It was a long, hard climb from the hard-scrabble life in San Francisco to fame around the world, with countless musicians and bands, unsustainable love, the search for success and fame. The author did an amazing job with researching, interviewing and tracing letters home that provide the rocky road on which Janis traveled. The extreme highs and lows. George-Warren relates the anguish with which she desperately clung to threads of approval and drowned disappointment.
It was after the Monterey Pop Festival in June 1967, that she could become a national star. During the short period of her major celebrity, Janis managed to turn out myriad hits and set iconic records. Among her best known, “Cry Baby,” “Summertime (a personal favorite),” “Ball and Chain,” “Piece of My Heart,” and “Me and Bobby McGee.”
She was indeed rude, crude, and (for the most part) socially unacceptable, but man could she set an audience on fire with that voice, jumping to their feet and stomping to the music with as much wild abandon as the person on stage. No silver linings here–we all know the story and it doesn’t end well. Janis herself philosophized her life in bits noted at chapter beginnings, many of which I found profound:
“Don’t compromise yourself. It’s all You’ve got.”
“I would never be young again. I’d have to cry all over.”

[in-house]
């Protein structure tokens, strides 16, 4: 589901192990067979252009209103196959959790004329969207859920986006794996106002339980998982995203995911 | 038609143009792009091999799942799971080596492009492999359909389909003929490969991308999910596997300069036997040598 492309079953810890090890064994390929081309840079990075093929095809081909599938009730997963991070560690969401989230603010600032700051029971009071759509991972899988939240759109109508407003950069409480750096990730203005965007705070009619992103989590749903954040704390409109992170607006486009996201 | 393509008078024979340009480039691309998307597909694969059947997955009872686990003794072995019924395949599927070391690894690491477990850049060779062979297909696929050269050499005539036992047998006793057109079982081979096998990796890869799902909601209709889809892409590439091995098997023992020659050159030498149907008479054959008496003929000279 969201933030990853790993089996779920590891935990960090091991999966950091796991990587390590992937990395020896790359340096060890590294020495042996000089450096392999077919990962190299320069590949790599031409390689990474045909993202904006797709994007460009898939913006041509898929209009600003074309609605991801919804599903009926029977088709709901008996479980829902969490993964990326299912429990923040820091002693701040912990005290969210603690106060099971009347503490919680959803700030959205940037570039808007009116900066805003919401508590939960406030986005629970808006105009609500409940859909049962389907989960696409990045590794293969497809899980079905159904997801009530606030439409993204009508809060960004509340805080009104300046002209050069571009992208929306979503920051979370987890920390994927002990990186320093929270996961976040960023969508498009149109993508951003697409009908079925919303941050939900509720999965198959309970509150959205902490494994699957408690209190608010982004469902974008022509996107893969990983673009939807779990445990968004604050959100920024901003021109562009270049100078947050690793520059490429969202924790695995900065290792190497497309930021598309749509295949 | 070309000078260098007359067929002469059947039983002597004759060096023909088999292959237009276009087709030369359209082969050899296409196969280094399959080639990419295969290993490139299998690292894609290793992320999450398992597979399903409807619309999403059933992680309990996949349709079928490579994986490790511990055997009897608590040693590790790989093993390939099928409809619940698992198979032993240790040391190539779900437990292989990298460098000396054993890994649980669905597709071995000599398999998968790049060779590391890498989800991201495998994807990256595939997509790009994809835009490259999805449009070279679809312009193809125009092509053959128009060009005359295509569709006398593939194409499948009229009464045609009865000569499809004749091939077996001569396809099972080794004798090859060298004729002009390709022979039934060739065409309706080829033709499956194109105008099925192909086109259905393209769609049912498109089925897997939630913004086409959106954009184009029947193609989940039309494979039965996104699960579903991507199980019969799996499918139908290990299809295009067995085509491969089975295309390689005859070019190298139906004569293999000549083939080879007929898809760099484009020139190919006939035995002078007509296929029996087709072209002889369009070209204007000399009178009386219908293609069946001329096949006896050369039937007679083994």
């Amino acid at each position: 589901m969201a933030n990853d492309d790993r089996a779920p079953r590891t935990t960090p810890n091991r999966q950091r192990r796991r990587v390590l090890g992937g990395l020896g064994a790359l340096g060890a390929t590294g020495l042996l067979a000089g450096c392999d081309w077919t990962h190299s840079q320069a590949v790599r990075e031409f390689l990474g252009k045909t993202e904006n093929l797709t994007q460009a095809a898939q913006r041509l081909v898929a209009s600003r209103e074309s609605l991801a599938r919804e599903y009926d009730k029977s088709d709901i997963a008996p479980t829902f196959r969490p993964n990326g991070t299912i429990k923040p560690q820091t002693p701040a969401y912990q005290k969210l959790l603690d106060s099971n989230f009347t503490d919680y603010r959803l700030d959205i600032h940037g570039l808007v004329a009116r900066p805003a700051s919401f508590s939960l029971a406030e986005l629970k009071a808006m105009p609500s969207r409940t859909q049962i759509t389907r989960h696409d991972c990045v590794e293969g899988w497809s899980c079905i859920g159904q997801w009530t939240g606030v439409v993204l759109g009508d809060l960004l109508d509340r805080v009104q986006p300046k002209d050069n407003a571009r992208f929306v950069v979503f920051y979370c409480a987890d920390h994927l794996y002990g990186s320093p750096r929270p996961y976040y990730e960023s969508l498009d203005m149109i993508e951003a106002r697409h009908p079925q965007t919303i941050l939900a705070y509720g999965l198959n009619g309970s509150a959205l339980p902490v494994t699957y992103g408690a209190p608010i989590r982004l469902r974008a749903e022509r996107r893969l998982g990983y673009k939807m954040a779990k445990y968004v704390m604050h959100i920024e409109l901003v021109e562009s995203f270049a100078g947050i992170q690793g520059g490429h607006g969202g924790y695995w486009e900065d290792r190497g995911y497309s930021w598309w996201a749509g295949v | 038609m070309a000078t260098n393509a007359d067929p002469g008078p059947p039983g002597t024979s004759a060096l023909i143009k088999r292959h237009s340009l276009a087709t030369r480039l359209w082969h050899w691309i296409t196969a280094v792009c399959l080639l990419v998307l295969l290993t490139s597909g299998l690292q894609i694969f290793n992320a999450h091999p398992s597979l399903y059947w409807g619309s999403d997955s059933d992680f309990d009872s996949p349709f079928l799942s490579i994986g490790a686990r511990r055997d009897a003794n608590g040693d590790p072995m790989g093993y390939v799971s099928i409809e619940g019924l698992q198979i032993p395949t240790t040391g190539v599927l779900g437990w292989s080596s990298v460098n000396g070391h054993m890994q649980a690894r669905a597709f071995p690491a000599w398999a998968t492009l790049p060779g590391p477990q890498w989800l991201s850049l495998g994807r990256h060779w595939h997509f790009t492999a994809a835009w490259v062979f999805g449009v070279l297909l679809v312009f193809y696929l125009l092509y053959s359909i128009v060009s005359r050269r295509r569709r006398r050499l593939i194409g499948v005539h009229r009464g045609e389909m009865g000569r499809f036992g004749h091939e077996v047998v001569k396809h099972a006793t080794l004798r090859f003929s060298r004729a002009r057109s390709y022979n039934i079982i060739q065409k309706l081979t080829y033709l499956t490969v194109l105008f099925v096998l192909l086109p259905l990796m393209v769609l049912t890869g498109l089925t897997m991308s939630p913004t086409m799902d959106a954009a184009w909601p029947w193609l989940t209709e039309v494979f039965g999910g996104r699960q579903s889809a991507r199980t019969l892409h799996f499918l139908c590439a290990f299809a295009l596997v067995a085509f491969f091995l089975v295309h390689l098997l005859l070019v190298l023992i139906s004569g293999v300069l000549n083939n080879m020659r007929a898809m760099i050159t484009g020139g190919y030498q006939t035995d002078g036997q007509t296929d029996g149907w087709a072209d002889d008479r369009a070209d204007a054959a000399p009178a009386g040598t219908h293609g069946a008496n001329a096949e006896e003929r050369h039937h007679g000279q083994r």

“You shouldn’t have to be young until you’re old enough to cope with it.”
“What if they find out I’m only Janis?”
“Onstage I make love to twenty-five thousand people, then I go home alone.”
Janis’s last album, “Pearl” was released three months after her passing in January 1971.
If you’ve ever heard that plaintive wail and wondered about the woman behind the voice, you must read this biography. No gloss-over here, just a well laid out chronology of the tragic path another of our singing icons took and the legacy left for aging hippies and the younger generations hooked by those bluesy ballads.
I received this digital download from the publisher (thank you!) and NetGalley and totally appreciated the opportunity to read and review. Recommended to anyone who enjoys well-researched celebrity biographies and well-written histories–get to know Janis–the person and the singer. That was, at times, two different people.
Genre: Biographies of Composers & Musicians, Biographies of Actors & Entertainers, R&B Artist Biographies
Publisher: Simon and Schuster
- ASIN: B07P5GD3SZ
Rosepoint Publishing: Four point Five of Five Stars
The Author: Holly George-Warren is an award-winning writer, editor, producer, and music consultant. She has contributed to more than two dozen books about rock and roll, including The New Rolling Stone Encyclopedia of Rock & Roll, The Rolling Stone Book of Women in Rock, and The Rolling Stone Illustrated History of Rock & Roll. She’s also written for the New York Times, the Village Voice, the Journal of Country Music, and Rolling Stone. Ms. George-Warren lives in upstate New York with her family.
©2019 V Williams